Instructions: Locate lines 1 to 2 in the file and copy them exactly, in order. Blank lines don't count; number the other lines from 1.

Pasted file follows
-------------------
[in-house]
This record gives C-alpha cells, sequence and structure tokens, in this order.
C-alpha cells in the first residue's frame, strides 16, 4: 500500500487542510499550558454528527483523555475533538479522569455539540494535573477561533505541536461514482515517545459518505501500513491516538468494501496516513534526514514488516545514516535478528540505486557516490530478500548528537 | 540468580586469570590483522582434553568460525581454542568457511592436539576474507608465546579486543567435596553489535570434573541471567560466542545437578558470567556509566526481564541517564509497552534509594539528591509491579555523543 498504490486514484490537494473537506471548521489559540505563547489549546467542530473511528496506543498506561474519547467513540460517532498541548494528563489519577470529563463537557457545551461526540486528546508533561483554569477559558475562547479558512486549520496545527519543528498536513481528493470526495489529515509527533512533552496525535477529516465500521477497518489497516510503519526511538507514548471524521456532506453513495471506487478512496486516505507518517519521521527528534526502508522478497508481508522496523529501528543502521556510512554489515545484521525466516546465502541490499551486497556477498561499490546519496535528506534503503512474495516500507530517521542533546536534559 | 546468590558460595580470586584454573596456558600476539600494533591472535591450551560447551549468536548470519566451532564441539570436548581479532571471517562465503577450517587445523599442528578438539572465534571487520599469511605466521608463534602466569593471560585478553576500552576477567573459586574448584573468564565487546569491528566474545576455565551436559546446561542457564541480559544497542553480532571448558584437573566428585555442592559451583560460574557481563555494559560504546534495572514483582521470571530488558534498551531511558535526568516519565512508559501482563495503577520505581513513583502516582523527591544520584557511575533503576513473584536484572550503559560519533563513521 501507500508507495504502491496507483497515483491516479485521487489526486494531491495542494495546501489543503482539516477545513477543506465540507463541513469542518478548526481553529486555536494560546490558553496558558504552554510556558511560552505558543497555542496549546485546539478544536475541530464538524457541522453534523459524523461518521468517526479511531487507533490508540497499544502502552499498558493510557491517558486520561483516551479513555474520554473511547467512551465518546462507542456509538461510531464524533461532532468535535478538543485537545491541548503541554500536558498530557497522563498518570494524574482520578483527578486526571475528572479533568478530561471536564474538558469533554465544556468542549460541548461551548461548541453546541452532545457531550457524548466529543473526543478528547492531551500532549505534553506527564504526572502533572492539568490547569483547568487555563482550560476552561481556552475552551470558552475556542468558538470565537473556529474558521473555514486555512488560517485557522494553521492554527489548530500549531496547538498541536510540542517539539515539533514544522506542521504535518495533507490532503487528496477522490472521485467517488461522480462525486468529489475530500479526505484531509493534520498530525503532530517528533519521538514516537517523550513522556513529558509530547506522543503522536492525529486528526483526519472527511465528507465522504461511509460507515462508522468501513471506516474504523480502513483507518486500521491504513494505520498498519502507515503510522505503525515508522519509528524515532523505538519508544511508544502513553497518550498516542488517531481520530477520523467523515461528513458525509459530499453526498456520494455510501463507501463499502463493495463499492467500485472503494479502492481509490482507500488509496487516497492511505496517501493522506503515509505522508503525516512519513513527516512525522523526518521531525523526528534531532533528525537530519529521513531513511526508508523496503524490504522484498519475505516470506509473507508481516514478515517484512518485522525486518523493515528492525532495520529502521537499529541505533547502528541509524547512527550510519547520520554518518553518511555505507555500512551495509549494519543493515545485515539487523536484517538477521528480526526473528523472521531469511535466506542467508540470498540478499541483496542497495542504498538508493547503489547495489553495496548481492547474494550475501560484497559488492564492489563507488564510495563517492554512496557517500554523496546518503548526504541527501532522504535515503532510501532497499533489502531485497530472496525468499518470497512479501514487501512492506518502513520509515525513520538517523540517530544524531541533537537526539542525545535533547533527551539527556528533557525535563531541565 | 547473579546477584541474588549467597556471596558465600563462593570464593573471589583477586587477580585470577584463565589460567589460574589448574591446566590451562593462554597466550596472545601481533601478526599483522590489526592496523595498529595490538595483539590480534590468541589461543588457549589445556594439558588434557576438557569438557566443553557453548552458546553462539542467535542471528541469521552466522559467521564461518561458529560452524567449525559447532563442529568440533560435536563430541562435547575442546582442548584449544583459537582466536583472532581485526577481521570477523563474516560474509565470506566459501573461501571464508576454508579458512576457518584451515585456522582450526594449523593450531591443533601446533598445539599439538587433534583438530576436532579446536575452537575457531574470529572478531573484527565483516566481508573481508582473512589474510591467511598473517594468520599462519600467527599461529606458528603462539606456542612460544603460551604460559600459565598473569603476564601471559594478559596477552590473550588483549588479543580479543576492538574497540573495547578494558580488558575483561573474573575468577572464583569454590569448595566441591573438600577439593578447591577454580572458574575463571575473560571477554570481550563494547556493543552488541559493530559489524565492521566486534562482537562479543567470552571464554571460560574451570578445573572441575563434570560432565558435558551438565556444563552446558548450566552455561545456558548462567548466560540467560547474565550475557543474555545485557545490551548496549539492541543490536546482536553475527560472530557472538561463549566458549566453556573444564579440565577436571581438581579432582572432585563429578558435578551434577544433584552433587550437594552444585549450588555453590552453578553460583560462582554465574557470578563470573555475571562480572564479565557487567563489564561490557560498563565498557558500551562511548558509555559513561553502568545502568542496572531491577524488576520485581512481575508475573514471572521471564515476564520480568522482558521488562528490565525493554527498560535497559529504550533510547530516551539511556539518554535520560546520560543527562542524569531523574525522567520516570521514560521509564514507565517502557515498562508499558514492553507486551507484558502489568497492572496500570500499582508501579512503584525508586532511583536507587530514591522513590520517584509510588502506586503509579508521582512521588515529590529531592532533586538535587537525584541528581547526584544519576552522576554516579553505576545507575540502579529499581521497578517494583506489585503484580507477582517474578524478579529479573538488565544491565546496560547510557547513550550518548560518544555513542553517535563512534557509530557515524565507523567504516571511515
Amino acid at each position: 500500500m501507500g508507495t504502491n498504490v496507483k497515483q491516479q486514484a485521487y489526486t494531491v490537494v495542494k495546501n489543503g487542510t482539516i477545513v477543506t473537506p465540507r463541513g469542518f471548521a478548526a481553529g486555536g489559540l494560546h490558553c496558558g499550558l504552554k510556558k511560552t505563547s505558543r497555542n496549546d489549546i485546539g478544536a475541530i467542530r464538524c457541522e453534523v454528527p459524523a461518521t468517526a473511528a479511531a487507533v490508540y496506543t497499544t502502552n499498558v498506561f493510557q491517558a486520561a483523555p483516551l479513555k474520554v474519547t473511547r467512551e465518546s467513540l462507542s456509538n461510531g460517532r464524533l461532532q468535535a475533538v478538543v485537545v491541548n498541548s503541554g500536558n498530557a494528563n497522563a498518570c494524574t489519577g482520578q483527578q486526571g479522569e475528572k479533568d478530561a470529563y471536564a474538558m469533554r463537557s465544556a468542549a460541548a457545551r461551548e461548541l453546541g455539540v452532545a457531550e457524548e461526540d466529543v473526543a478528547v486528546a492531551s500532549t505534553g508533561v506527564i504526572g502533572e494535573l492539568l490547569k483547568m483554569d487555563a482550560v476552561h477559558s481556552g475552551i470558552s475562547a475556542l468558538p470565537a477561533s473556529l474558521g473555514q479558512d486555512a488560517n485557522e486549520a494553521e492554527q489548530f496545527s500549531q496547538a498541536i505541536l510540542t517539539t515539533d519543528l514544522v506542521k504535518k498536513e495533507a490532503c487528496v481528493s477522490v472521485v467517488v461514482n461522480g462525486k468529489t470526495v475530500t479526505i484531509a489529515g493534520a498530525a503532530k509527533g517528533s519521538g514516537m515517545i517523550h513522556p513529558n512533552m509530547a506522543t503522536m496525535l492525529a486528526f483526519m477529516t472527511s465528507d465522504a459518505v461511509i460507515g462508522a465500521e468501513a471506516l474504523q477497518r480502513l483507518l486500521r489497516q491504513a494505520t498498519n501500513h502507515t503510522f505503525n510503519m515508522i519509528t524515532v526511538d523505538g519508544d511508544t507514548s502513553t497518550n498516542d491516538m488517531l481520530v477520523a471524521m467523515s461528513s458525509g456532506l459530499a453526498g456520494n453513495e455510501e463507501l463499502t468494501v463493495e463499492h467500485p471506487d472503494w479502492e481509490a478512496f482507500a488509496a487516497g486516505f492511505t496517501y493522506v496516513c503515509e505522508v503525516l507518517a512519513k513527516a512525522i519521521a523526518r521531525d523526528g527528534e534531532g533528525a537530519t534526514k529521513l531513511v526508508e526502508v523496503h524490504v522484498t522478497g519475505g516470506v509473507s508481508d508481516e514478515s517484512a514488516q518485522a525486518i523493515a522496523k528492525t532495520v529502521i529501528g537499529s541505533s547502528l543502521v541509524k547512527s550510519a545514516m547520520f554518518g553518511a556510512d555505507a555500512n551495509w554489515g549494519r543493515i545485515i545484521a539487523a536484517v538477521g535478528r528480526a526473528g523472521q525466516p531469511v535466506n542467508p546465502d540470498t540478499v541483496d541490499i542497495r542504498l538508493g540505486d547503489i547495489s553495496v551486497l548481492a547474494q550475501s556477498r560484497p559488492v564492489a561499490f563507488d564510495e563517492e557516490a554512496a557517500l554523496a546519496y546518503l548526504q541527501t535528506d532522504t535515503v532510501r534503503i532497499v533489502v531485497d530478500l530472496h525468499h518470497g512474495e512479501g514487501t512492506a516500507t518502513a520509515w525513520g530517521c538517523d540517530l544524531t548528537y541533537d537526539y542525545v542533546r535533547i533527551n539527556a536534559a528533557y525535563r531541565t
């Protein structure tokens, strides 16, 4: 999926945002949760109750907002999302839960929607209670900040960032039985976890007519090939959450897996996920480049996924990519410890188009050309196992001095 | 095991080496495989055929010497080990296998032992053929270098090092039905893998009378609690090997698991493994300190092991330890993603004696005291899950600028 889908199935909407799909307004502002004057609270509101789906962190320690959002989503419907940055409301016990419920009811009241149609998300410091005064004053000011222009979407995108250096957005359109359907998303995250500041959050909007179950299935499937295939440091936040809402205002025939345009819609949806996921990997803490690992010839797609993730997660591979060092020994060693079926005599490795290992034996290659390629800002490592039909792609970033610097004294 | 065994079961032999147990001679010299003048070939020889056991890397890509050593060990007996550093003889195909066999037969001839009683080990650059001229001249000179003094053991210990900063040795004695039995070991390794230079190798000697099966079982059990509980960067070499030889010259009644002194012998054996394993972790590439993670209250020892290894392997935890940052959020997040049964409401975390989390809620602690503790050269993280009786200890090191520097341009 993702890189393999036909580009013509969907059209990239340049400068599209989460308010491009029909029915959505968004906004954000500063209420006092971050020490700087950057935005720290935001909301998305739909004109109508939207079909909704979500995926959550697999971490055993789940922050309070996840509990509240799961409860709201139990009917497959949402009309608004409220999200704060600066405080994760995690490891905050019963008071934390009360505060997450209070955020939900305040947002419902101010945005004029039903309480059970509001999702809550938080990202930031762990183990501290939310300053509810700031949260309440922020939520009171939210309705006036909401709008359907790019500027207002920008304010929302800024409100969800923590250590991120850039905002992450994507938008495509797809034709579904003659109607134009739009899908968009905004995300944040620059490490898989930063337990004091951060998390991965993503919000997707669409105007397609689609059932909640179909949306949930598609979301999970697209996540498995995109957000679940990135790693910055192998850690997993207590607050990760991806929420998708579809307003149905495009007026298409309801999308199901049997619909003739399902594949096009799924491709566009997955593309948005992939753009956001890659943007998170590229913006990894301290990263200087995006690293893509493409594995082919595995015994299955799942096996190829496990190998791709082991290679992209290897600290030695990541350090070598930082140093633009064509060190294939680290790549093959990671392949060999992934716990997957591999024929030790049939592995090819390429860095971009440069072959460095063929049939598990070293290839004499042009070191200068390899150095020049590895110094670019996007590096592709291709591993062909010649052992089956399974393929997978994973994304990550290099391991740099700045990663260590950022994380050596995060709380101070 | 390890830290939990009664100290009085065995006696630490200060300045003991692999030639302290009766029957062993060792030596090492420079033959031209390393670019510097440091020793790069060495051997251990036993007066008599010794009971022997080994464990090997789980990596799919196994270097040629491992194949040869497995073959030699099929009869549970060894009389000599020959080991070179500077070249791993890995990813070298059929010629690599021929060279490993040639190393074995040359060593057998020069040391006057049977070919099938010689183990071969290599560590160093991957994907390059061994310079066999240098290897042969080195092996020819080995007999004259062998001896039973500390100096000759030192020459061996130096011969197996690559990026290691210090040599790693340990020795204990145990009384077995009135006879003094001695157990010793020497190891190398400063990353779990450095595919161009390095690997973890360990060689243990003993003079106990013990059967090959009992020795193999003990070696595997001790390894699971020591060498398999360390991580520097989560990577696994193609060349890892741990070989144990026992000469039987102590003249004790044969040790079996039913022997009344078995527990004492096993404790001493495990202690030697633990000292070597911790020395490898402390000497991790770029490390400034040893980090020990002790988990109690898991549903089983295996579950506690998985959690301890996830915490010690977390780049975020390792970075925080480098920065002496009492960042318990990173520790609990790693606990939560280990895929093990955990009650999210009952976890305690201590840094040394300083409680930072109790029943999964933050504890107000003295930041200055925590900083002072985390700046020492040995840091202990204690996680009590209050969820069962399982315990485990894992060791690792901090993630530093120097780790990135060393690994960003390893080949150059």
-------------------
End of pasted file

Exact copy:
[in-house]
This record gives C-alpha cells, sequence and structure tokens, in this order.